Movement & Garden of Peace Project show's fashions target real bodies
Women often complain about not being able to find clothes that fit a real body.
When women are in the market for more masculine styles, the shopping experience is even more frustrating.
Models will showcase those kinds of fashions July 11 when the Movement & Garden of Peace Project presents I-Dentify: The Truth Lies Within, a fashion show at the Andy Warhol Museum on the North Side. Live performances, vendors, giveaways and a designer raffle are part of the traveling show, which started in 2012. This will be the first time in Pittsburgh.
“This is a market that is overlooked,” says Fallon Davis, Charlotte, N.C.- based executive producer of the butch fashion show. “The people in this market want to be fashionable every day and comfortable in their own skin.”
The mission is to spotlight those who are systematically overlooked by society at large, Davis says. The What is Butch movement is focused on educating and redirecting misconceptions about this marginalized, yet vibrant, community. This segment of the market is rapidly growing and has just begun to be tapped by the fashion, retail and lifestyle industries, Davis says. These women want clothes that fit and that are made for their body, she says.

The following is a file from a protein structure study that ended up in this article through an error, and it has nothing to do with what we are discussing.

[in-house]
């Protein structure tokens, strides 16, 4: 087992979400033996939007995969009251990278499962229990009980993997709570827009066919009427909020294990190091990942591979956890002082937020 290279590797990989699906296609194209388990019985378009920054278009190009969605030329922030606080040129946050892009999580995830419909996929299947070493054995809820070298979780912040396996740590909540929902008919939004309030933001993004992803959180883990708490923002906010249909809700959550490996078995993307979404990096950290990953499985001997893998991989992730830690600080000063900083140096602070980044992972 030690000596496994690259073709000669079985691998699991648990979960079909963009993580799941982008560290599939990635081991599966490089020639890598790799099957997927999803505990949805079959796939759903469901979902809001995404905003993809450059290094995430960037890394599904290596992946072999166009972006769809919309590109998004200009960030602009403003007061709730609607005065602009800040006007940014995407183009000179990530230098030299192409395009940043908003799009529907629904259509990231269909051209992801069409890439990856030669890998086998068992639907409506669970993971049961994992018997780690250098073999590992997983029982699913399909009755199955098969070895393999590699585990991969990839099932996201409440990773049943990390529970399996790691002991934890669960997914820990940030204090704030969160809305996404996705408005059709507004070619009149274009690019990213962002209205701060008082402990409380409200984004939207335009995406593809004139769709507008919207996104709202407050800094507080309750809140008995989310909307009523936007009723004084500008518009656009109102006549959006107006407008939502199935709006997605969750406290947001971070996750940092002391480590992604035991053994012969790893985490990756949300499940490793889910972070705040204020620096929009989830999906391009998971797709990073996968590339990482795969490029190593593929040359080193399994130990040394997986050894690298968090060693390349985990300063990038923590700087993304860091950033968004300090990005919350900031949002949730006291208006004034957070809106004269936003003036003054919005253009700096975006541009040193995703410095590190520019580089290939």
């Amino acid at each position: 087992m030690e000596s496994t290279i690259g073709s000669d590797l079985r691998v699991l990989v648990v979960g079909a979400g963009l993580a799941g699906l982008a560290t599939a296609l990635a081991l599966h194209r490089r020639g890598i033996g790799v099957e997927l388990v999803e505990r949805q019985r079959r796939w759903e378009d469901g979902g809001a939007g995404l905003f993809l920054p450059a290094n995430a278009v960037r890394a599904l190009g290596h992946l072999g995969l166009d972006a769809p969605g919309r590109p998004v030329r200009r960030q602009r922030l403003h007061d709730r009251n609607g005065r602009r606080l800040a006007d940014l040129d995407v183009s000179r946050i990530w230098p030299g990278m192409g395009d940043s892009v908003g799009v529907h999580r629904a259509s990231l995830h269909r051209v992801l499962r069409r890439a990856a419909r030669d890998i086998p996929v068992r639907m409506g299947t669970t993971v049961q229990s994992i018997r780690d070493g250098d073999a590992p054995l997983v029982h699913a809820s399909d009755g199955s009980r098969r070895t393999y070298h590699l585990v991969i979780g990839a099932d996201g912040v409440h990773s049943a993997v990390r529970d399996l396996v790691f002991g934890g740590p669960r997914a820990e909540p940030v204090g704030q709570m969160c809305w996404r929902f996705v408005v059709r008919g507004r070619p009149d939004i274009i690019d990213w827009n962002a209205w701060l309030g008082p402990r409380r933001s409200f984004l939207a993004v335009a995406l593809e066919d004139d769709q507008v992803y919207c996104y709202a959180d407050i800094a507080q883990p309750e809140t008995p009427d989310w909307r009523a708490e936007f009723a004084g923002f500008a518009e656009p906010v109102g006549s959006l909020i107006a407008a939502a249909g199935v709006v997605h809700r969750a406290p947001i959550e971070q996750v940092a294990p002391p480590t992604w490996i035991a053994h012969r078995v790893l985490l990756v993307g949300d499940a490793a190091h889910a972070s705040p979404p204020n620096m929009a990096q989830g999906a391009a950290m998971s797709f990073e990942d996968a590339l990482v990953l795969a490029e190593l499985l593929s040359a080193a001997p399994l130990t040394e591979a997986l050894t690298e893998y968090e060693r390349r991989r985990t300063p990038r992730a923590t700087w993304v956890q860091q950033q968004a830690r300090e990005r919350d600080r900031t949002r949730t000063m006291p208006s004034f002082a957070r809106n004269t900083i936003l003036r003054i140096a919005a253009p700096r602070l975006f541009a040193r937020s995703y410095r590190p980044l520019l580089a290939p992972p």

“The focus of the show is to introduce these models and groundbreaking designers to a larger audience while showing mainstream markets the viability of these products not only to the LGBTQ community but to the masses,” Davis says. “It will show butch women in a positive light. They can be confident in their clothing style.”
Guests will see a wide range of fashions from cool to edgy to classic. Female models will showcase these creations by designers such as JFE Creative, Black Zebra, Dig., Split Personality Designs, J. Vega, My Thrift Life, Cocky Creations, iweird Republic and Outplay Swimwear, which will be showing its collection on a runway for the first time.
The new bathing-suit collection was created by Marialexandra Garcia, of Miami, Fla.
“It's swimwear marketed to the tomboy,” Garcia says. “The designs solve a problem for most people who don't feel comfortable in traditional female swimwear. It looks more androgenous and not very masculine or feminine.”
JoAnne Klimovich Harrop is a staff writer for Trib Total Media. She can be reached at firstname.lastname@example.org or 412-320-7889.
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